The Greek government issued a statement on Friday, saying that the departure of ships with Greek and foreign flags from Greek ports to the maritime area of Gaza has been prohibited. The statement explained that this is in a bid to prevent a breach of Israel’s naval blockade.
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The Greek government stressed that local Hellenic Coast Guard Authorities must take all appropriate measures to implement the decision. It also warned that the broader maritime area of the eastern Mediterranean Sea will be continuously monitored by electronic means for tracking the movement of ships trying to participate in the flotilla.
Naval authorities have already implemented the order, blocking both an American and Canadian ship planning to participate in the pro-Palestinian Gaza flotilla set to take place next week.
However, in light of Greece's decision to block all ships heading to the strip, the flotilla has been delayed further.
American activists attempted to set sail from Greece toward Gaza on Friday aboard a boat dubbed "The Audacity of Hope", defying calls from Israel to cancel and the ban by Athens.
The boat left Perama port for the open seas, a Reuters witness said.
Shortly after leaving the port, Greek authorities stopped the boat, and the boat was sent back to a Greek naval port several hours later.
The “Tahrir”, a Canadian boat also planning to participate in the flotilla, remained docked on Friday after port authority officials boarded the ship demanding its license. Activists handed over the documentation; however they claimed that the ship fulfills all the necessary criteria needed to set sail.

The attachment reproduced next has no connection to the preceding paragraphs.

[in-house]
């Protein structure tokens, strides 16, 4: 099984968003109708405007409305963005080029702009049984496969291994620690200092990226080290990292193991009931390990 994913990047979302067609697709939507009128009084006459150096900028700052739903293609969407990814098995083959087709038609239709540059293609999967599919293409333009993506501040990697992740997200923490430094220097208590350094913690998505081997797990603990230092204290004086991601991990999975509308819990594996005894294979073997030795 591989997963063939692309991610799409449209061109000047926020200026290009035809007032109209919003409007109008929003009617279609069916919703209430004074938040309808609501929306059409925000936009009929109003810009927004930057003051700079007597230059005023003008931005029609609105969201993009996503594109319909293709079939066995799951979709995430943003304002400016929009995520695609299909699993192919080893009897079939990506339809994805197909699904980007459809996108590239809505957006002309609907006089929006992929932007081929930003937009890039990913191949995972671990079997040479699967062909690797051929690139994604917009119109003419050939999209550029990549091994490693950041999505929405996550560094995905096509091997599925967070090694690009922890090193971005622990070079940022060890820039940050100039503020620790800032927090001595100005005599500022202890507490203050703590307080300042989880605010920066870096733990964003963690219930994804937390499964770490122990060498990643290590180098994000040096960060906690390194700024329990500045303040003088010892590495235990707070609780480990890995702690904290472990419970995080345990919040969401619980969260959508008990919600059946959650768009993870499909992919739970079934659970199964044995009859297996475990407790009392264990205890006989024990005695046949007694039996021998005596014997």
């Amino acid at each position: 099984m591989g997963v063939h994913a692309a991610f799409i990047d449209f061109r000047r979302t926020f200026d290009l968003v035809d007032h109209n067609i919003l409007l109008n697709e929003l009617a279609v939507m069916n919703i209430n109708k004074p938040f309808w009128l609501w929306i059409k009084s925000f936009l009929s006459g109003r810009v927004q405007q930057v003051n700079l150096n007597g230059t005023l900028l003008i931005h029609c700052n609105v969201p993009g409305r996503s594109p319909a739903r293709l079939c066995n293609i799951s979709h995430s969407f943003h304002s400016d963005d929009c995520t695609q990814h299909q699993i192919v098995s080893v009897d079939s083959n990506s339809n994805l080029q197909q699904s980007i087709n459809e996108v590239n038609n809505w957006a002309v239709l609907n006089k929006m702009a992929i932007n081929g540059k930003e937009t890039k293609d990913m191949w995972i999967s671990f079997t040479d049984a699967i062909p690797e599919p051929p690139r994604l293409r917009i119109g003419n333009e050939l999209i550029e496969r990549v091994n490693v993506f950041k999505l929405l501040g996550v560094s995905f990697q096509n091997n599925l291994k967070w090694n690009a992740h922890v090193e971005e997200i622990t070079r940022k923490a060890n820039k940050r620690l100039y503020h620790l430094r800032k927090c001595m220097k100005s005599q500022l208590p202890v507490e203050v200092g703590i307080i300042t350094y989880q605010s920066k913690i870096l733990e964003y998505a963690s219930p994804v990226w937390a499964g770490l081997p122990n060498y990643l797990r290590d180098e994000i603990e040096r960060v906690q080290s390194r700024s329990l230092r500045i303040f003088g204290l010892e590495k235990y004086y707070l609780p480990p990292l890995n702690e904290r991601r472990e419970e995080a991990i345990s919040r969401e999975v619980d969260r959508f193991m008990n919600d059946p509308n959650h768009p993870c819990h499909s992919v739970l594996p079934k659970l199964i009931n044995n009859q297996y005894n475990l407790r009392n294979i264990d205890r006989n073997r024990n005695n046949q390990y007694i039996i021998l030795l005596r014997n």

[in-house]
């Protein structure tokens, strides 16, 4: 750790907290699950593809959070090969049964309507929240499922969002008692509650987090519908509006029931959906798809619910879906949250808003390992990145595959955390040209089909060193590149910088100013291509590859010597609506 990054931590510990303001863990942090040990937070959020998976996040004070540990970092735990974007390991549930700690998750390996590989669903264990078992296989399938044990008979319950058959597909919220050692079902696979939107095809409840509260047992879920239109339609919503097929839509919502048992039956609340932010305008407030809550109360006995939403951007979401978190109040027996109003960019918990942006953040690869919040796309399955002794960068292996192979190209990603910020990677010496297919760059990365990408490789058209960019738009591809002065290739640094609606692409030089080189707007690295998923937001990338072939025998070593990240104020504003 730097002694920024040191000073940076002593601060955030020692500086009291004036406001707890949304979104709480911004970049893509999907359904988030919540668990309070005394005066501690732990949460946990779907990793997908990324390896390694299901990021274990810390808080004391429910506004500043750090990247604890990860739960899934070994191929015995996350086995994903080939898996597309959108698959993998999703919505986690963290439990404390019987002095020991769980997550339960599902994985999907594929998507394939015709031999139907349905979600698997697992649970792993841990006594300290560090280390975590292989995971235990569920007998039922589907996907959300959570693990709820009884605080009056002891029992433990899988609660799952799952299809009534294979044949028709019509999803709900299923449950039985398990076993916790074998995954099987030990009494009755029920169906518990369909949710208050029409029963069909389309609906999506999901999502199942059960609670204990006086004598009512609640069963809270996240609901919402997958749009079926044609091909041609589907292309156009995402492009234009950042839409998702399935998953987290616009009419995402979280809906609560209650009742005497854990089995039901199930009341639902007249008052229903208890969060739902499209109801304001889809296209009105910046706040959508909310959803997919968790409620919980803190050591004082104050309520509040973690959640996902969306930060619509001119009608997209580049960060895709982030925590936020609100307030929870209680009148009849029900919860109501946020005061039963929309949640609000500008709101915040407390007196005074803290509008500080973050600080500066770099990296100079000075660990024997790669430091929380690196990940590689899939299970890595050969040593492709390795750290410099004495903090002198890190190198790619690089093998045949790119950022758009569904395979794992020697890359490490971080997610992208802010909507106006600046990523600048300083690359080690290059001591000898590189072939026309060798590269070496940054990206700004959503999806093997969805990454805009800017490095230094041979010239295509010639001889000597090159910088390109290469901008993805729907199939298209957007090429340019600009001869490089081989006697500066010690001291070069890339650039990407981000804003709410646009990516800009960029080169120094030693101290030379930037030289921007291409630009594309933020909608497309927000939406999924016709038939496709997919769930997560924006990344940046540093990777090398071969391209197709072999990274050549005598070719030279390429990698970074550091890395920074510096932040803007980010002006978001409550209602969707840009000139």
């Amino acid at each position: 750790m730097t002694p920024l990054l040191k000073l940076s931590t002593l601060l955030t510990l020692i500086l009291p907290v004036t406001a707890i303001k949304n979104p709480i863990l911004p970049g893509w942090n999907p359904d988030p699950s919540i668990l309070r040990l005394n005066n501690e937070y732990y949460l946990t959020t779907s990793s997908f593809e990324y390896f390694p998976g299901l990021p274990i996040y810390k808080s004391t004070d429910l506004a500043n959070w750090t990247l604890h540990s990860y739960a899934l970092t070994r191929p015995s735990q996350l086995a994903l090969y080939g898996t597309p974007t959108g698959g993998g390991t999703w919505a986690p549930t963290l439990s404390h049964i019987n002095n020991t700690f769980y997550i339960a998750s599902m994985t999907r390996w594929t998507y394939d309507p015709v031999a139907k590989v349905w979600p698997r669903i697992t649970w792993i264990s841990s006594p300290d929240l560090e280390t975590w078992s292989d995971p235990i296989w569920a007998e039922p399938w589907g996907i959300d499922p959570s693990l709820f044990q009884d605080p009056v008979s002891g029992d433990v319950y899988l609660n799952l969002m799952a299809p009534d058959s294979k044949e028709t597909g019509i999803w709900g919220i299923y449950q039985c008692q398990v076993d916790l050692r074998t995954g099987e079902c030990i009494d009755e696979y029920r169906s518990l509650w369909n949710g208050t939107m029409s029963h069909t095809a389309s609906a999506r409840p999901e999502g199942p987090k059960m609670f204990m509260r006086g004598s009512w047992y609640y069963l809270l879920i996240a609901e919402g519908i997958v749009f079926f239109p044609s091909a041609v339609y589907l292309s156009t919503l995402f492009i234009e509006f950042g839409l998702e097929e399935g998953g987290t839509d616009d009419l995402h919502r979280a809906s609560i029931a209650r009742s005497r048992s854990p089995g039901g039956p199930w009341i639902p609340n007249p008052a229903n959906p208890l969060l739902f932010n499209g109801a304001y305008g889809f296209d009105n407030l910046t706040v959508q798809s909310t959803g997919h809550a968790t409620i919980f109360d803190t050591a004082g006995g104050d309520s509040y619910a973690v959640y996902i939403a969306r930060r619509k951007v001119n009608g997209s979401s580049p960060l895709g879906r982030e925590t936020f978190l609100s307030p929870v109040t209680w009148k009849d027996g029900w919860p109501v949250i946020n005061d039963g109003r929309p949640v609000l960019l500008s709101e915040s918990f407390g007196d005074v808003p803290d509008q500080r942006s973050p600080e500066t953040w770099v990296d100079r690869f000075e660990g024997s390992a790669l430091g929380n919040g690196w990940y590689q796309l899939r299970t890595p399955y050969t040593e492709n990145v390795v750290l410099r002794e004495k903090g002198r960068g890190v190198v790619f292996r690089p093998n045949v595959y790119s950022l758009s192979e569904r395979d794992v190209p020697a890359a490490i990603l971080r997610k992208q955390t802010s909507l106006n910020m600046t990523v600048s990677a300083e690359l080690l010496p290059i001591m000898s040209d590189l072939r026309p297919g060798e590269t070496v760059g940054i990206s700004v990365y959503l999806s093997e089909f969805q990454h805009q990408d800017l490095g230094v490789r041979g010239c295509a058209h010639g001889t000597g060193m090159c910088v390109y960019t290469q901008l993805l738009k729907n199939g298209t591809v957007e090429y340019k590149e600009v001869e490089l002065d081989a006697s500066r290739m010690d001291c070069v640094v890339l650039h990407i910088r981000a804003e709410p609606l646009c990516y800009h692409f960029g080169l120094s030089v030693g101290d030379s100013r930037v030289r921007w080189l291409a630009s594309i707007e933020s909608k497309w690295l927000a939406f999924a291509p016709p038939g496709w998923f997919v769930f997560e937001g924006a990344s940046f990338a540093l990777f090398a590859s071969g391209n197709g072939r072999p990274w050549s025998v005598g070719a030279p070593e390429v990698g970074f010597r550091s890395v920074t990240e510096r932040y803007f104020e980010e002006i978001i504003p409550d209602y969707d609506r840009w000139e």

Sandra Ruch, owner of the Tahrir, is currently meeting with port authorities in a bid to get the ship’s license back.
David Hick, head of the steering committee for the flotilla and a linguistics professor from Canada told Haaretz that port authorities gave no grounds for taking away the Tahrir’s license, only saying that this was a directive from the Greek president’s office not to allow ships to embark from Greek ports.
The Audacity of Hope and the Tahrir are two of the boats planning to take part in a flotilla aimed at challenging Israel's naval blockade of the Gaza Strip. A spokeswoman announced Friday that it will set sail next week, in spite of repeated delays that activists blame on Israeli sabotage.
"Israel is doing its very, very best to make sure we don't get out of port," spokeswoman Greta Berlin said, speaking by telephone from Greece where some of the ships are moored.
"We want to move the boats by July 5 to get to our rendezvous point no later than July 6 or 7 ... We will go with what we have," she added.
The original plan was to have 15 ships set sail, however the current count stands at nine boats hoping to take part in the mission, Berlin said in her statement.
The flotilla is set to head toward Gaza a little over a year after Israeli marines stormed another pro-Palestinian flotilla that had approached the strip. Nine activists died in the on-board clashes, provoking an international outcry.